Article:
What is in this article?:
- Winemaking classes tailored to New Mexico‚Äôs growing wine industry
- Hands-on experience
- NMSU wine class covers three areas: how to make wine, the economics of winemaking and building a winery, and marketing the wine. It is tailored to New Mexico’s growing wine industry, which is dominated by small wineries spread around the state.
Holiday cheer for students in New Mexico State University’s fall introductory winemaking class came in the form of wine – Zinfandel and Dolcetto – that they made, bottled and labeled themselves.
The 14 NMSU students taking the class for credit, as well as the nine community members taking it as an Extension workshop, came away from the experience with a full case of the wines the class produced.
All participants were required to be at least 21 years of age.
The course is team-taught by Bernd Maier, NMSU Extension viticulture specialist, and Bill Gorman, professor emeritus of agricultural economics and agricultural business. This was the second year the course was offered by NMSU.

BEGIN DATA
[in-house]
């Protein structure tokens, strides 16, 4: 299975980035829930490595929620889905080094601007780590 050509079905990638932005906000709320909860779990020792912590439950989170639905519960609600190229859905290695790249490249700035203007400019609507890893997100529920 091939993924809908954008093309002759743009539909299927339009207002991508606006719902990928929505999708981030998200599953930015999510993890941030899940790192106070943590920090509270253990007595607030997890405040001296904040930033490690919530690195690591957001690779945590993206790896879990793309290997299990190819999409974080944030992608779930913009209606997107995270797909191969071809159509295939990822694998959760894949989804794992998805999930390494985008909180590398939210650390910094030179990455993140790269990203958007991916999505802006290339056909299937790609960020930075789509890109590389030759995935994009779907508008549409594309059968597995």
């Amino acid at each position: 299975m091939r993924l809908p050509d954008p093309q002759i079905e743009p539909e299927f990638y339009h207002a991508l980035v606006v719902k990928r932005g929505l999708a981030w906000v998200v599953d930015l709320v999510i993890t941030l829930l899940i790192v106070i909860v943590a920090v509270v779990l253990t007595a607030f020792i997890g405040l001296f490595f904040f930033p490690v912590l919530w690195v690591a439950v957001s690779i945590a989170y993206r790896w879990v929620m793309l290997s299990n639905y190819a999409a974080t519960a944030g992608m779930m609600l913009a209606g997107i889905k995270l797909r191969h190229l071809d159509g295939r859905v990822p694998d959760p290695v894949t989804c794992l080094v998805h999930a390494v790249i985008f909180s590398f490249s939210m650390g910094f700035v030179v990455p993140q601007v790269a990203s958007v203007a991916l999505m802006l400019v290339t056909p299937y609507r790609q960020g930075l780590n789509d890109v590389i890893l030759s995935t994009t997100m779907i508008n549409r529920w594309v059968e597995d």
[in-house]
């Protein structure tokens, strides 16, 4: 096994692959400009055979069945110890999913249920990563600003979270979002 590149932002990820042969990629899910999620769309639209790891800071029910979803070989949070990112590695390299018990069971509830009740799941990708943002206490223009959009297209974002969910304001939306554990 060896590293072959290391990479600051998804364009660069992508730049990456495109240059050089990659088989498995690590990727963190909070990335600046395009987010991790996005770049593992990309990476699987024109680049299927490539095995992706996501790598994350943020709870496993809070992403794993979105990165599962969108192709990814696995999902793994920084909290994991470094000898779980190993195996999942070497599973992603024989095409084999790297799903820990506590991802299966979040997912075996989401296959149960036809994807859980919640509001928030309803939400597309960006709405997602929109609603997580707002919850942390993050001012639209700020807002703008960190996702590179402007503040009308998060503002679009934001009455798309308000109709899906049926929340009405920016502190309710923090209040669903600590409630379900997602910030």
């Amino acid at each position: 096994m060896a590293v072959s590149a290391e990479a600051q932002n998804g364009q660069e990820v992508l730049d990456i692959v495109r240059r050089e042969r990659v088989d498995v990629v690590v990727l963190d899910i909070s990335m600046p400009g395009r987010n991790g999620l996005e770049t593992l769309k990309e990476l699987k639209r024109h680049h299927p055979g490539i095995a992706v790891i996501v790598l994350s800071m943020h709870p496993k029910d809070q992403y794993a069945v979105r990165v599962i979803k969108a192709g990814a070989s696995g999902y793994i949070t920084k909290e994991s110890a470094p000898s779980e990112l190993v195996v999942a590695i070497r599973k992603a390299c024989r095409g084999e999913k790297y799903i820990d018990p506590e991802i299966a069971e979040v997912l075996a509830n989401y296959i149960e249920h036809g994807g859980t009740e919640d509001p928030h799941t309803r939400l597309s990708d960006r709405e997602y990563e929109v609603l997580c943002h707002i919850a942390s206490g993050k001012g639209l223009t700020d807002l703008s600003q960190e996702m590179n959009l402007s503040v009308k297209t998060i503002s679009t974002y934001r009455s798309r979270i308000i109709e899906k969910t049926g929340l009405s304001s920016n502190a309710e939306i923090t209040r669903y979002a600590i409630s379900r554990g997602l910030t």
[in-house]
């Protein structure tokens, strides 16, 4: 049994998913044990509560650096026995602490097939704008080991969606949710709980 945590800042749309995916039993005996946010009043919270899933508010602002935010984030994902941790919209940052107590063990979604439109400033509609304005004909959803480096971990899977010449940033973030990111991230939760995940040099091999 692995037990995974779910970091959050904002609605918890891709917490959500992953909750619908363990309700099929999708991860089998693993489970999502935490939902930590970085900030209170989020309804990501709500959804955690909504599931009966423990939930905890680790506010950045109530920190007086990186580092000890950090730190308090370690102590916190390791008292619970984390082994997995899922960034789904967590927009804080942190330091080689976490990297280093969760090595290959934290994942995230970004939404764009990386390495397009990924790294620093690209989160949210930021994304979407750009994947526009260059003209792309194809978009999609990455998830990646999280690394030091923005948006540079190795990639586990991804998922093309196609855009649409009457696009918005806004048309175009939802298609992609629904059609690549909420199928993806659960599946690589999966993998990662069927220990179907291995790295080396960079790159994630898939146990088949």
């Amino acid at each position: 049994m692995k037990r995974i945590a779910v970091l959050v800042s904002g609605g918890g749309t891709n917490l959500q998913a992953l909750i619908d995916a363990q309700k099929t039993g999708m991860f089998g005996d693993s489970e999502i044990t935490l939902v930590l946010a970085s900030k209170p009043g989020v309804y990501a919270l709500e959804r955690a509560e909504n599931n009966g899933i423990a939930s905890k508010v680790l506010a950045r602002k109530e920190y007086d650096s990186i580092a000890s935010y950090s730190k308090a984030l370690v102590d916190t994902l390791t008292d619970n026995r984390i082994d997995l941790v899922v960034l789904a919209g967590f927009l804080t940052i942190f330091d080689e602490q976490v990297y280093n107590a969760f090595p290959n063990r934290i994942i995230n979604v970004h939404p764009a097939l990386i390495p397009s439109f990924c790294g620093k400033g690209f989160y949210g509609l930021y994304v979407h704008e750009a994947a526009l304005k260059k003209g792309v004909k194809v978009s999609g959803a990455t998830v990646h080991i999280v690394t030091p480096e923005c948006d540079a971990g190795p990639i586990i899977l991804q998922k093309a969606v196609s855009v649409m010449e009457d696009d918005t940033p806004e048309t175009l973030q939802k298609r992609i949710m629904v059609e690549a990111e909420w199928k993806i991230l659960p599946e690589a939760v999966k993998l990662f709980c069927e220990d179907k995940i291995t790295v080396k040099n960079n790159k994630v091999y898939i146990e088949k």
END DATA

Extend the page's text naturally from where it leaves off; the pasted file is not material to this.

The class is designed to meet the needs of students planning careers in the wine or restaurant business; community members who grow grapes on their property and want to take the next step, or who are considering a career change; and even individuals just wanting to know more about wine.
The class covers three areas, according to Gorman: how to make wine, the economics of winemaking and building a winery, and marketing the wine. It is tailored to New Mexico’s growing wine industry, which is dominated by small wineries spread around the state.
The program’s equipment, housed in the small viticulture facility at NMSU’s Fabian Garcia Science Center, is basically a miniaturized version of what a large winery would use. It includes a stemmer/crusher, a bladder press, pumps, tanks, and filtration equipment.
“A student will get to work with all of this equipment along the winemaking process that is really no different than what would be encountered in a medium-scale commercial winery,” Maier said.
Although Maier grows wine grapes at Fabian Garcia for research purposes, the vineyard does not yet have the capacity to supply what the class needed for production purposes. So they went on a field trip over Labor Day weekend and brought back Zinfandel and Dolcetto grapes from a vineyard near Deming. Upon their return, they crushed the grapes and set them up for fermentation.
After a week, they ran the grapes through the bladder press to squeeze the juice out and then transferred the juice into the tanks.